Thanks for visiting my website, and thanks even more for your interest in my work.
The Usual Background Stuff
I grew up in East Brunswick, New Jersey, which is about an hour outside of New York City. I graduated from Brandeis University with a B.A. and M.A. in politics, and from there went directly on to law school at the University of Virginia.
After law school, I joined the litigation department of a large New York City law firm, and after a few more stops, am currently the head of the litigation department of Pavia & Harcourt LLP, which is located in midtown Manhattan. Pavia & Harcourt recently received some fame because it is the law firm where Supreme Court Justice Sonia Sotomayor practiced before she was appointed to the bench.
Writing: How it Started
I have always been interested in writing, and yet, oddly enough, never took any courses in college (or after) and actually never seriously tried to write until a few years ago. I showed a first draft of my work to a friend whose brother is an agent for cookbooks, and he suggested I retain a private editor, Ed Stackler.
Meeting Ed was the turning point. He was the first person who thought I had publishable talent, and working with him was like taking every creative writing course I missed in college. Of equal importance, when my first novel was finished, Ed hooked me up with my agent, Scott Miller of Trident Publishing.
And, even though Scott is a superb agent, my first novel didn't sell. There was interest among a few houses, but no offers.
So, back to the drawing board. For my next work I decided to try something different from a legal thriller, and I wrote a political one, focusing on the nomination of a Supreme Court Justice.
A year and a half later, I excitedly sent it to Scott, my agent. He said that I shouldn't even send it out to publishers because it would squander the good will I'd established based on my first effort. He didn't think that it was necessarily bad, but suggested that I stick to what I knew bestNew York City legal dramas.
A Conflict of Interest
Fast forward another eighteen months (but it actually didn't go by that quickly) and I finished A Conflict of Interest. Simon & Schuster's Gallery imprint bought it, which enabled me to meet Ed Schlesinger (what are the odds of having two Ed S's as editors?). Like my other Ed S., Ed Schlesinger made key changes to A Conflict of Interest, which made it better.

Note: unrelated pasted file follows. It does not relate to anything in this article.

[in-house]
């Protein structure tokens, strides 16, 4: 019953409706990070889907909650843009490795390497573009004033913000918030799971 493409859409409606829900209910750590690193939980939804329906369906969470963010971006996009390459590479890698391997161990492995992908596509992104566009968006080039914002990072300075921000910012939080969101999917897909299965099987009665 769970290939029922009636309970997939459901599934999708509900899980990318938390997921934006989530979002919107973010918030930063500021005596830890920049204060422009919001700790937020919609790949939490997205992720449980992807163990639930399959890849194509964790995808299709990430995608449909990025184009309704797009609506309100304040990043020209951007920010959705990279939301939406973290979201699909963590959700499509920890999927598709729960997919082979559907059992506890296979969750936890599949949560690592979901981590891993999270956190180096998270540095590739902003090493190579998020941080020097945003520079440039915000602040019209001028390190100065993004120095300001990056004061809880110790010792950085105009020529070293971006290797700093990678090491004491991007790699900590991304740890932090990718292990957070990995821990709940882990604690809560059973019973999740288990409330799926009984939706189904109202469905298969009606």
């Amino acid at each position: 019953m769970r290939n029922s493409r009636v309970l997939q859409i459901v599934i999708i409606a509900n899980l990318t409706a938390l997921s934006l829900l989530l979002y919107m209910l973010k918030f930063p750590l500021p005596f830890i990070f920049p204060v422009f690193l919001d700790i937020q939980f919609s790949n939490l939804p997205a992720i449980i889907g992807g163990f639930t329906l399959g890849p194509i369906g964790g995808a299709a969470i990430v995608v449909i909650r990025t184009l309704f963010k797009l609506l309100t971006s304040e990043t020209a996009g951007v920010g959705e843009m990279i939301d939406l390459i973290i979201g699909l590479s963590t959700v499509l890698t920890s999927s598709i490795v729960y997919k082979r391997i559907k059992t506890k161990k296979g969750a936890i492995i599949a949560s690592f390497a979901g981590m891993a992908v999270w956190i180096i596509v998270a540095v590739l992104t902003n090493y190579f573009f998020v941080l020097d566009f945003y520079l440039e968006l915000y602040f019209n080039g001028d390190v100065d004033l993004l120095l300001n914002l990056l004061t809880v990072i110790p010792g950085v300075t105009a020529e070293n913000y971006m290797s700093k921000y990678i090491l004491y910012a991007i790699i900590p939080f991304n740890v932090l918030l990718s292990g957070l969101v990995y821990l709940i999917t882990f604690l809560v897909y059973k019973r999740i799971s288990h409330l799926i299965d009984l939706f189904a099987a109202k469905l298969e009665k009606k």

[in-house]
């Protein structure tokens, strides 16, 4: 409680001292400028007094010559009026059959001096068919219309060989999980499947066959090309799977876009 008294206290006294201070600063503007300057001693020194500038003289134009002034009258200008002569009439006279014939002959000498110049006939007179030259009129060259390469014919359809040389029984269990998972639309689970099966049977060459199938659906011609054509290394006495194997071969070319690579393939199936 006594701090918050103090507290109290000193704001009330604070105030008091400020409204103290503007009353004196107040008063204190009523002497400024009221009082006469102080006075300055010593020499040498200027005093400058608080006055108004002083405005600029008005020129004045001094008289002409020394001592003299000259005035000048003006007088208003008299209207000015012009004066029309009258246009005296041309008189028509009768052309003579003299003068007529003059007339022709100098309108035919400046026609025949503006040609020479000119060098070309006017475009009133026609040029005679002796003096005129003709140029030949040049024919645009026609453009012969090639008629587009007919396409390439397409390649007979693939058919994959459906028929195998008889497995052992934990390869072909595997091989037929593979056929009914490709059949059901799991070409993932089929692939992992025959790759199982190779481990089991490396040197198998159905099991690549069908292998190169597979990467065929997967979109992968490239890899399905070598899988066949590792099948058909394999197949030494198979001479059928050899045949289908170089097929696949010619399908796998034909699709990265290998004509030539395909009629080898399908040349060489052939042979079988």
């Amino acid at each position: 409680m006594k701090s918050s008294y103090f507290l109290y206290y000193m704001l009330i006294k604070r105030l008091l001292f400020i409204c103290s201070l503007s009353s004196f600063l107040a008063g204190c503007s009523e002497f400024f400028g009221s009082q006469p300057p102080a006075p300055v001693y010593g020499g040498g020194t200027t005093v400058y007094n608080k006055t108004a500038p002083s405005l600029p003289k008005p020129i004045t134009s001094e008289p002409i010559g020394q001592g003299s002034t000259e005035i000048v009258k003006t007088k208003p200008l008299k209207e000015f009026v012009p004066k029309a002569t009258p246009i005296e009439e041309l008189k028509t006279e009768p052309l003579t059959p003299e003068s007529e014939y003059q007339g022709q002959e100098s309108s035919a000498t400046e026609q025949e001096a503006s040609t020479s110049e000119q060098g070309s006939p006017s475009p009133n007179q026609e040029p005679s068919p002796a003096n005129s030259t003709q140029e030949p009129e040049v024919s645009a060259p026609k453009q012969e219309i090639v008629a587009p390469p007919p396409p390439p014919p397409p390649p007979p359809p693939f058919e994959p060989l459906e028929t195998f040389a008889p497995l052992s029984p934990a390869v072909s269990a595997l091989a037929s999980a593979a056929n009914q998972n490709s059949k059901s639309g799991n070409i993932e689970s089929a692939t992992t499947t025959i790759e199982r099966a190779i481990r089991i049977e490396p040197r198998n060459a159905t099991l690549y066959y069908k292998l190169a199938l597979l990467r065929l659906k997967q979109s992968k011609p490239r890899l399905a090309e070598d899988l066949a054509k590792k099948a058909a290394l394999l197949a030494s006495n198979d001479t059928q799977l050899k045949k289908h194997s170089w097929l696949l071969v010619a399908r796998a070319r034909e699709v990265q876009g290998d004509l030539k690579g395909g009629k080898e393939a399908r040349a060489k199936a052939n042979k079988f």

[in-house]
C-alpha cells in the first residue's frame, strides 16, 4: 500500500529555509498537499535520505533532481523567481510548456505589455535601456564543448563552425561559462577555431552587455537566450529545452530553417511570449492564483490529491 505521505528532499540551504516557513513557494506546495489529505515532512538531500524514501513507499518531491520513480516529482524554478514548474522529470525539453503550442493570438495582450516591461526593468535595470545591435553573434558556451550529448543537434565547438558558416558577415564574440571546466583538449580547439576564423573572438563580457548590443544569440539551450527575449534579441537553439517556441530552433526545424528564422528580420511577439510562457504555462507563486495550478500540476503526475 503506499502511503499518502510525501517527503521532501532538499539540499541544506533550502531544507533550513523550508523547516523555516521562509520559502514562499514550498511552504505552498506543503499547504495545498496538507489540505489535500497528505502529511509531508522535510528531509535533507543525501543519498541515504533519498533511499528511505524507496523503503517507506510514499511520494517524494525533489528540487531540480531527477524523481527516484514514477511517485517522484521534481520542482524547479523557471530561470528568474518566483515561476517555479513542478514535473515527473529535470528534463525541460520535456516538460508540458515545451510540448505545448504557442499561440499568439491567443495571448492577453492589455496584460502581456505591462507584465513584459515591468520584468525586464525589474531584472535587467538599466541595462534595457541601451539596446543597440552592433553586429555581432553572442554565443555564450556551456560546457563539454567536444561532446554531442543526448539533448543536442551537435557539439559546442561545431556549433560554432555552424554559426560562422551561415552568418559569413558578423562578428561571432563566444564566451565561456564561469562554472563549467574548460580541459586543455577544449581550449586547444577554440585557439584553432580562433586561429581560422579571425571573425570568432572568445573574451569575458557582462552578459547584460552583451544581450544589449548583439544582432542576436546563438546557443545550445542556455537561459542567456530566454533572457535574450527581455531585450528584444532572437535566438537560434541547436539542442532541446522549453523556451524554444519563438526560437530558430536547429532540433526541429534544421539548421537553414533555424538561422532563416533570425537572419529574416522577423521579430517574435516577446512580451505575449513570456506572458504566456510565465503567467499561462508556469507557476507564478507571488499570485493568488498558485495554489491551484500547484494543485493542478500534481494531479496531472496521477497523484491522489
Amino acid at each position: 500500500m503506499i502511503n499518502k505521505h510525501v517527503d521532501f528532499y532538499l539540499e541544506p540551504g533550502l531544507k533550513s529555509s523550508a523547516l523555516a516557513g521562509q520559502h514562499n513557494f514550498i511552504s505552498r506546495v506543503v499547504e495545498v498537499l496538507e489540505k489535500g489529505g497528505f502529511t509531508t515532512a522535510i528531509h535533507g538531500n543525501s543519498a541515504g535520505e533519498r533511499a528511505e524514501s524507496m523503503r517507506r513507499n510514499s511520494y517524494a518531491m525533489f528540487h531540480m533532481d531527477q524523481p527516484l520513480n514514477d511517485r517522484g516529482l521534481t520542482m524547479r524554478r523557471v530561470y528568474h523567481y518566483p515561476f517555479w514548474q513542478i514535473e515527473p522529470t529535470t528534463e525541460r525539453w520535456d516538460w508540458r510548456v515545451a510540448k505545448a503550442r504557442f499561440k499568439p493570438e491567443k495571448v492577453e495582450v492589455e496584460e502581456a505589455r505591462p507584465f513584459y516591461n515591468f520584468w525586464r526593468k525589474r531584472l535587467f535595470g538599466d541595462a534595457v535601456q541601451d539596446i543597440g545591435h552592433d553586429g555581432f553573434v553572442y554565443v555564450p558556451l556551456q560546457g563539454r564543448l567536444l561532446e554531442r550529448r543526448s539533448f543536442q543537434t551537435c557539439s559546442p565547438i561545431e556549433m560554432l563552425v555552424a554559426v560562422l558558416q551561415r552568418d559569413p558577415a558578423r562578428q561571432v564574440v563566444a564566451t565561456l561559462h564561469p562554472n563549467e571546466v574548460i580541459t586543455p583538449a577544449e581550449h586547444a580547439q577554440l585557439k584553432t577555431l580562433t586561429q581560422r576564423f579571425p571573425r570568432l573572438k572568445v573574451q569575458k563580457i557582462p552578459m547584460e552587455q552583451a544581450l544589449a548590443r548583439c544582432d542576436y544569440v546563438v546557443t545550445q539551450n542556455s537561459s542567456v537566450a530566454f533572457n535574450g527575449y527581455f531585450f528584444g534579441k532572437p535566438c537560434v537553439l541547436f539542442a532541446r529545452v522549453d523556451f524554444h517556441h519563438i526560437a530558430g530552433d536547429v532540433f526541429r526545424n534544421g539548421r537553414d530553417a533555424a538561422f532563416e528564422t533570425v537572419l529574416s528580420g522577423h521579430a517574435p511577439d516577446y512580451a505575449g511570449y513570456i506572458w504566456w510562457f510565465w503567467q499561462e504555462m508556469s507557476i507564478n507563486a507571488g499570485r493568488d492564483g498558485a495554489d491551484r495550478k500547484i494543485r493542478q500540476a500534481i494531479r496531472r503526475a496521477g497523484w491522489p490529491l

Having a book published was truly a dream come true. And then I learned that there were a lot of perks to being a published author, not the least of which was emails from readers!
A Conflict of Interest sold well in all formats, but was particularly successful on Audible, where it went to number 1 in the country!
I remember seeing the best seller list with my name above The Hunger Games, Steven King's 11-22-1963 and the Walter Isaacson book on Steve Jobs and wondering if there was some mistake in my computer.
The icing on the cake was when Suspense Magazine voted A Conflict of Interest one of the best books of 2011!
A Case of Redemption
Almost two years to the day that A Conflict of Interest was published, A Case of Redemption came out. During the writing process, I called the book Legally Dead—after the rapper character, and my family still refers to it as that. (The publisher wanted to change the title, although truth be told, I still think Legally Dead was a better title for the book.) Like A Conflict of Interest, A Case of Redemption had a great run on Audible, reaching number 2 in the country (and I'm sure that it was only the misfortune of coming out on the same day as Dan Brown's Inferno that kept it off the top spot). It received a bunch of awards too, most notably as a finalist for the ABA's Silver Gavel Award, in which it was the only nominee in the literature category.